The still brutal, menacing “Rumble” was one of those songs plucked from the ether, an improvised instrumental they called “Oddball,” created when an influential DJ hosting the sock hop the Wraymen were playing asked Link to perform “The Stroll” by the Diamonds, which they didn’t know. Link made up the riff and Vernon and Doug fell in right behind him with a pounding, primitive stomp. They cut the song soon after. Re-christened “Rumble” (West Side Story had debuted on Broadway in ’57), Cadence Records put out the track and credited it to “Link Wray and the Wraymen.” The song, which sold four million copies, was seen as a juvenile delinquent call to arms and was banned on some radio stations, despite the fact that it was an instrumental. You didn’t have to see Link Wray’s leather jacket and ducktail to know he had one when you heard the needle drop on “Rumble;” it was a nasty, menacing little slab of guitar rock and fuzz sandwiched in between the hits of the day?from teen angst ballads to smoothies like Andy Williams and Perry Como. With one mean D to E chord change, Link Wray changed the electric guitar forever.
The song also created a rumble heard across the ocean in England (Pete Townshend declared “He is the King; if it hadn’t been for ‘Rumble,’ I would have never picked up a guitar”), in northern Minnesota (Dylan saw Wray in 1958), in Winnipeg (Neil Young), and elsewhere. It was a call to all coming-of-age youngsters who heard something dangerous in Wray’s guitar tone and were inspired to get a guitar and turn up.
During the course of his career, Wray bounced from small labels to majors and went DIY before the term had been invented, recording in a converted chicken coop dubbed “Wray’s Shack Three Tracks.” There was no drum kit at the shack—they’d stomp or shake a can of nails to get the beat down. His first “shack” release, simply titled Link Wray (1971), showcased his vocal work and also featured Wray playing slide on a 1910 Gibson (tuned to D fitted with a DeArmond pickup) he’d sent back to Gibson for restoration. While the album was a hit with critics?Rolling Stone’s review read, “Wray’s voice is vital, driving, and somehow retains that Brando/Dean ambience”?it didn’t find an audience. Said MOJO’s Andrew Male, “America wasn’t ready for Wray’s mystic gospel grooves, beaten hound-dog voice, and mean open-tuned slashes at his battered 1910 Gibson.”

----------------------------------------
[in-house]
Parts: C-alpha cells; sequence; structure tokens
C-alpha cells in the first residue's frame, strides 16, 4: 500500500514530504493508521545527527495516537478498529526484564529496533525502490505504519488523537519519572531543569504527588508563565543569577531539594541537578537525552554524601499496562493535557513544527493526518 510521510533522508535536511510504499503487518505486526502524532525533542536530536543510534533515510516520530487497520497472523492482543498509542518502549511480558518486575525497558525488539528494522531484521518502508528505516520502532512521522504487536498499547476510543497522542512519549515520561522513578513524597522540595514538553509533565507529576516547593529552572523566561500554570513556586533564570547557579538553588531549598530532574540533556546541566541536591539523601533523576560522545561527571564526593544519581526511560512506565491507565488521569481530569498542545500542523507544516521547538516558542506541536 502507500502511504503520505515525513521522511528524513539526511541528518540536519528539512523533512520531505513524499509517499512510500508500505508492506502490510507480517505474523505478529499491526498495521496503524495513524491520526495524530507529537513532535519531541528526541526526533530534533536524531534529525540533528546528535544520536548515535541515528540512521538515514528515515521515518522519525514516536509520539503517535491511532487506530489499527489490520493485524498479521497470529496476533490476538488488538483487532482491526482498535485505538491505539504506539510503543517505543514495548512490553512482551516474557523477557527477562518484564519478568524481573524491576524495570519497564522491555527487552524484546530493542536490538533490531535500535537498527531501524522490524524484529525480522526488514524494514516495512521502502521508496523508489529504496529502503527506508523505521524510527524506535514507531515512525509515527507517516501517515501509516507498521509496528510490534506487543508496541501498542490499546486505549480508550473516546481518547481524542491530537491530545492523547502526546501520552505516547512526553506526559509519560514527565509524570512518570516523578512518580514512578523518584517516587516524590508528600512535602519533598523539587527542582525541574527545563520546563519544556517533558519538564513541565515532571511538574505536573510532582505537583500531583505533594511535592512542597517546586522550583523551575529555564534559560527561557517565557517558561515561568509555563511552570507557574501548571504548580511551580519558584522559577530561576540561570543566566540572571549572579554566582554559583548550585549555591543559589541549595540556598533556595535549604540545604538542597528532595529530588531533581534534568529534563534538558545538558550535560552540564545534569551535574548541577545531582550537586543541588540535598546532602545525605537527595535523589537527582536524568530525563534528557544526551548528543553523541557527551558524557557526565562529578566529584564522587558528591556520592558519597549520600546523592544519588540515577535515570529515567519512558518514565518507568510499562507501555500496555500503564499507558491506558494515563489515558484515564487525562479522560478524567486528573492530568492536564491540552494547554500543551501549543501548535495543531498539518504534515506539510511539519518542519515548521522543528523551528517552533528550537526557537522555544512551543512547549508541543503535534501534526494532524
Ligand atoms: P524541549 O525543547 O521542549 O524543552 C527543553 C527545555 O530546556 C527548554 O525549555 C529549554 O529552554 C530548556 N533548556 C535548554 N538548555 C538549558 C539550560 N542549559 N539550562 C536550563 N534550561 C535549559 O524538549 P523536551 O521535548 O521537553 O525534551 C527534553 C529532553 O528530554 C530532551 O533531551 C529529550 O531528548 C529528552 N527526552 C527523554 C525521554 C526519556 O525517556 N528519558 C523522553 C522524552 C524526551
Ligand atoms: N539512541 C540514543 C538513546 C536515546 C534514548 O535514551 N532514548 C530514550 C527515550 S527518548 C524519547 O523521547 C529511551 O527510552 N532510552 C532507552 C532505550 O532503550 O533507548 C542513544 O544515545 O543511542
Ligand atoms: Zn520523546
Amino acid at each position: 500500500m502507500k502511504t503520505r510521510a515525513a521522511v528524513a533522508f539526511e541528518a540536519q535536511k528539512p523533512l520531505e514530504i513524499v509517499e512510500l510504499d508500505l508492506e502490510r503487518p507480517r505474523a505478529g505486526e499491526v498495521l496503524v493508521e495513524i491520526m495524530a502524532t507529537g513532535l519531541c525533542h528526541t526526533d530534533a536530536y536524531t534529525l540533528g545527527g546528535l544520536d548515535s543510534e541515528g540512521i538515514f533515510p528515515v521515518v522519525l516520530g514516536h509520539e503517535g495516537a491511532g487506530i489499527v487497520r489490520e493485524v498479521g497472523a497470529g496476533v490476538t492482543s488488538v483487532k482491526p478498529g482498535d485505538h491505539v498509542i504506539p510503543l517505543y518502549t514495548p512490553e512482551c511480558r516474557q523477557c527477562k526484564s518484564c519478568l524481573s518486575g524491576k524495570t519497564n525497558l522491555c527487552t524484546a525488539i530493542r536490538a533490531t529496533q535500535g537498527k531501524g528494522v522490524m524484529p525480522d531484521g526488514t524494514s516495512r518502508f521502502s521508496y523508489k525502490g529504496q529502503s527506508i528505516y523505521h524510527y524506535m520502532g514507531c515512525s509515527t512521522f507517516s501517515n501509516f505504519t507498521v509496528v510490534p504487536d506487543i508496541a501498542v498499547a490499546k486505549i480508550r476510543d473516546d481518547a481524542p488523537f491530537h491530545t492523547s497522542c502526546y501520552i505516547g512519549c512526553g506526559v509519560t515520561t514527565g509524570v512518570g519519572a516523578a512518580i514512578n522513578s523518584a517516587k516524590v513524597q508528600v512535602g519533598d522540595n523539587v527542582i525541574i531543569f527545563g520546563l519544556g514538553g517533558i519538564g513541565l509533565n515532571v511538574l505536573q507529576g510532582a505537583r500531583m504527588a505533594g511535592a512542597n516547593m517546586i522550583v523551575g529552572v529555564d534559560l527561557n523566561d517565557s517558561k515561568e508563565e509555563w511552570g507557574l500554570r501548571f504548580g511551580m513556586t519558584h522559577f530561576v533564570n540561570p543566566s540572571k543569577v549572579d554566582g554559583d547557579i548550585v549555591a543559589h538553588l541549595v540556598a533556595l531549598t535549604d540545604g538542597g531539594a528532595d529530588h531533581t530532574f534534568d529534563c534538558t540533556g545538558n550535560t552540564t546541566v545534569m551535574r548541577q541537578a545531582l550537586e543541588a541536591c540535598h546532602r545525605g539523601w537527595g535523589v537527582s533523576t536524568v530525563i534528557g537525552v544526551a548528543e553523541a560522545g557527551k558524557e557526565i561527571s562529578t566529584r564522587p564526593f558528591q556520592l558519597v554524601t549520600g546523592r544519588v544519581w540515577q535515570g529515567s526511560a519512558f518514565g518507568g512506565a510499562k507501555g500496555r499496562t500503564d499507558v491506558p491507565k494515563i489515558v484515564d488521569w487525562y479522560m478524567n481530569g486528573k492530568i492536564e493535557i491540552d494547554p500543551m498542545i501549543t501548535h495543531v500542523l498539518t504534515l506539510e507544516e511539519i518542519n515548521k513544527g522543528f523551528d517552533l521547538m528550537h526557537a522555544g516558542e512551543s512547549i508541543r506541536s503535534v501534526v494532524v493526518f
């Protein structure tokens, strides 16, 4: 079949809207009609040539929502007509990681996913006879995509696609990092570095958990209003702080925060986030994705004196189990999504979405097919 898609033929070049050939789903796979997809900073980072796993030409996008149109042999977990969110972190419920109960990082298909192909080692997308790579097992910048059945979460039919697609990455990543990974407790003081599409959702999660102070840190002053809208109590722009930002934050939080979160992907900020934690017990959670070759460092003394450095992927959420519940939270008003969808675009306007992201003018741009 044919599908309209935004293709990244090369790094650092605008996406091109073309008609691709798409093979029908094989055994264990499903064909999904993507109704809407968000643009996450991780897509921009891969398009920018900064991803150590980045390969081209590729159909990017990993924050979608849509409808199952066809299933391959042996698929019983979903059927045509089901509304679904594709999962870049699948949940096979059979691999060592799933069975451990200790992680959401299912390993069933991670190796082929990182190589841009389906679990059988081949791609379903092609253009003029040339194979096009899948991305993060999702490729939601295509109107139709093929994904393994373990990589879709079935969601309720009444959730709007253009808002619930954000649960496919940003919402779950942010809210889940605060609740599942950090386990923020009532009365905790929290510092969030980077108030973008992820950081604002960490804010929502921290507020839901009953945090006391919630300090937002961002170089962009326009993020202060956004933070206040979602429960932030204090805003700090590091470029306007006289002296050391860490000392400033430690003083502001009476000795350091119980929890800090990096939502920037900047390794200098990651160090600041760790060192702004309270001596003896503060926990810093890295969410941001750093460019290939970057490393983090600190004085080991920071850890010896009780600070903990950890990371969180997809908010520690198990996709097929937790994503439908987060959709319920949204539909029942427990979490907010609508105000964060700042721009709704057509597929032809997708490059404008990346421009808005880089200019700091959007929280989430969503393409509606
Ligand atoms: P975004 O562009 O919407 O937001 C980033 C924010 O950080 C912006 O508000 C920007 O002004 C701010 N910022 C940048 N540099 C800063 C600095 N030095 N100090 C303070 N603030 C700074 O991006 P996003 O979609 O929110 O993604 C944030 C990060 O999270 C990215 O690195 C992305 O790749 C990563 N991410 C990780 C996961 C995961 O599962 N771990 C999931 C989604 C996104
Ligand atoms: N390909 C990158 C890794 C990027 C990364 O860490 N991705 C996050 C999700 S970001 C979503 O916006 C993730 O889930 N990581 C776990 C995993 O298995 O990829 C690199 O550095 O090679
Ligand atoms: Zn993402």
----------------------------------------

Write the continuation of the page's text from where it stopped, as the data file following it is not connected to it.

Wray continued to record solo albums and was never forgotten by his fellow musicians. His album Be What You Want To, for example, featured appearances from heavyweights Jerry Garcia, Commander Cody, and David Bromberg but still failed to find an audience.
Wray resurfaced in 1977 recording and playing live with Tough Darts frontman turned neo-rockabilly Robert Gordon. He still had the ducktail and had been discovered by the punk and rockabilly crowd. Pics from this era show him playing a playing a Gibson SG.
Thanks to the re-release of Wray’s work through compilations (check out the excellent 1993 Rhino comp Rumble! The Best of Link Wray), Wray’s early tracks were available to a new audience. He returned with the album Shadowman in 1997, nearly 40 years after he’d released “Rumble,” and started to tour the states again, still shredding well into his 70s. By the end of his life, he’d connected with a new generation of listeners who caught the same excitement hearing the track for the first time.
“I had to search for sounds, play through off-brand guitars, and slash up my speakers,” Link explained in a 1999 interview with the Tucson Weekly. “I had to make my own distortion. Back in the ’50s, there was Chuck Berry, Jerry Lee, but ‘Rumble’ don’t sound like ’50s rock and roll. It sounds like outer space.”